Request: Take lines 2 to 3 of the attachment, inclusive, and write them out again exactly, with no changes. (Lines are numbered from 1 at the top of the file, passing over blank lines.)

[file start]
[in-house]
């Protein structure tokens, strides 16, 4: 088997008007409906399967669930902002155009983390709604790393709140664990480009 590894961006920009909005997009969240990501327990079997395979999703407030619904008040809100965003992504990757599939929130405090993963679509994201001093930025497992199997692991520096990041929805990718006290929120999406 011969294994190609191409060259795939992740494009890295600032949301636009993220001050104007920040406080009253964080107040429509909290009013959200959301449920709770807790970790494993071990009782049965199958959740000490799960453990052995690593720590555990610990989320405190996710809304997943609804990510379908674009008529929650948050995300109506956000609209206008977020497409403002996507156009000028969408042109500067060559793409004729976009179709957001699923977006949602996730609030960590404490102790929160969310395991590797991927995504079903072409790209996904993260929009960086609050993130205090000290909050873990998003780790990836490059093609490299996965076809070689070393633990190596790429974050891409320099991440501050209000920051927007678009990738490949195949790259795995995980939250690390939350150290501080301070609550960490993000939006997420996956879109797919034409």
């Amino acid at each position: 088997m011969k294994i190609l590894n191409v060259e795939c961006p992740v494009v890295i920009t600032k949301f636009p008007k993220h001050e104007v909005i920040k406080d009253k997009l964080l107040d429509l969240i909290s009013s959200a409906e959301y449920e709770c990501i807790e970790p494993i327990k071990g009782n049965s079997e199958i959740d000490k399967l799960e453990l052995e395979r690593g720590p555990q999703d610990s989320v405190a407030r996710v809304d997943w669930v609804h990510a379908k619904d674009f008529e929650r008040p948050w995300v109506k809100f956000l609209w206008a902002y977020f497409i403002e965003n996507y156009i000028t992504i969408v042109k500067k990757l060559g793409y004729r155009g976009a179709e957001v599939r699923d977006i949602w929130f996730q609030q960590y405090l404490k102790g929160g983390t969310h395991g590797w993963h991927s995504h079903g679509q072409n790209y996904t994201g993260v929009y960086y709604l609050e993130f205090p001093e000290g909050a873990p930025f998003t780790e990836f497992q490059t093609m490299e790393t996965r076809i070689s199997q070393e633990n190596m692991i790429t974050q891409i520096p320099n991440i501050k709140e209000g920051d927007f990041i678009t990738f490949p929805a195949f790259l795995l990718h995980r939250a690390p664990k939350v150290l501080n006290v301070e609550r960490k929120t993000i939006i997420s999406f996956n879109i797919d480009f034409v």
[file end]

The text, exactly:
């Protein structure tokens, strides 16, 4: 088997008007409906399967669930902002155009983390709604790393709140664990480009 590894961006920009909005997009969240990501327990079997395979999703407030619904008040809100965003992504990757599939929130405090993963679509994201001093930025497992199997692991520096990041929805990718006290929120999406 011969294994190609191409060259795939992740494009890295600032949301636009993220001050104007920040406080009253964080107040429509909290009013959200959301449920709770807790970790494993071990009782049965199958959740000490799960453990052995690593720590555990610990989320405190996710809304997943609804990510379908674009008529929650948050995300109506956000609209206008977020497409403002996507156009000028969408042109500067060559793409004729976009179709957001699923977006949602996730609030960590404490102790929160969310395991590797991927995504079903072409790209996904993260929009960086609050993130205090000290909050873990998003780790990836490059093609490299996965076809070689070393633990190596790429974050891409320099991440501050209000920051927007678009990738490949195949790259795995995980939250690390939350150290501080301070609550960490993000939006997420996956879109797919034409």
């Amino acid at each position: 088997m011969k294994i190609l590894n191409v060259e795939c961006p992740v494009v890295i920009t600032k949301f636009p008007k993220h001050e104007v909005i920040k406080d009253k997009l964080l107040d429509l969240i909290s009013s959200a409906e959301y449920e709770c990501i807790e970790p494993i327990k071990g009782n049965s079997e199958i959740d000490k399967l799960e453990l052995e395979r690593g720590p555990q999703d610990s989320v405190a407030r996710v809304d997943w669930v609804h990510a379908k619904d674009f008529e929650r008040p948050w995300v109506k809100f956000l609209w206008a902002y977020f497409i403002e965003n996507y156009i000028t992504i969408v042109k500067k990757l060559g793409y004729r155009g976009a179709e957001v599939r699923d977006i949602w929130f996730q609030q960590y405090l404490k102790g929160g983390t969310h395991g590797w993963h991927s995504h079903g679509q072409n790209y996904t994201g993260v929009y960086y709604l609050e993130f205090p001093e000290g909050a873990p930025f998003t780790e990836f497992q490059t093609m490299e790393t996965r076809i070689s199997q070393e633990n190596m692991i790429t974050q891409i520096p320099n991440i501050k709140e209000g920051d927007f990041i678009t990738f490949p929805a195949f790259l795995l990718h995980r939250a690390p664990k939350v150290l501080n006290v301070e609550r960490k929120t993000i939006i997420s999406f996956n879109i797919d480009f034409v």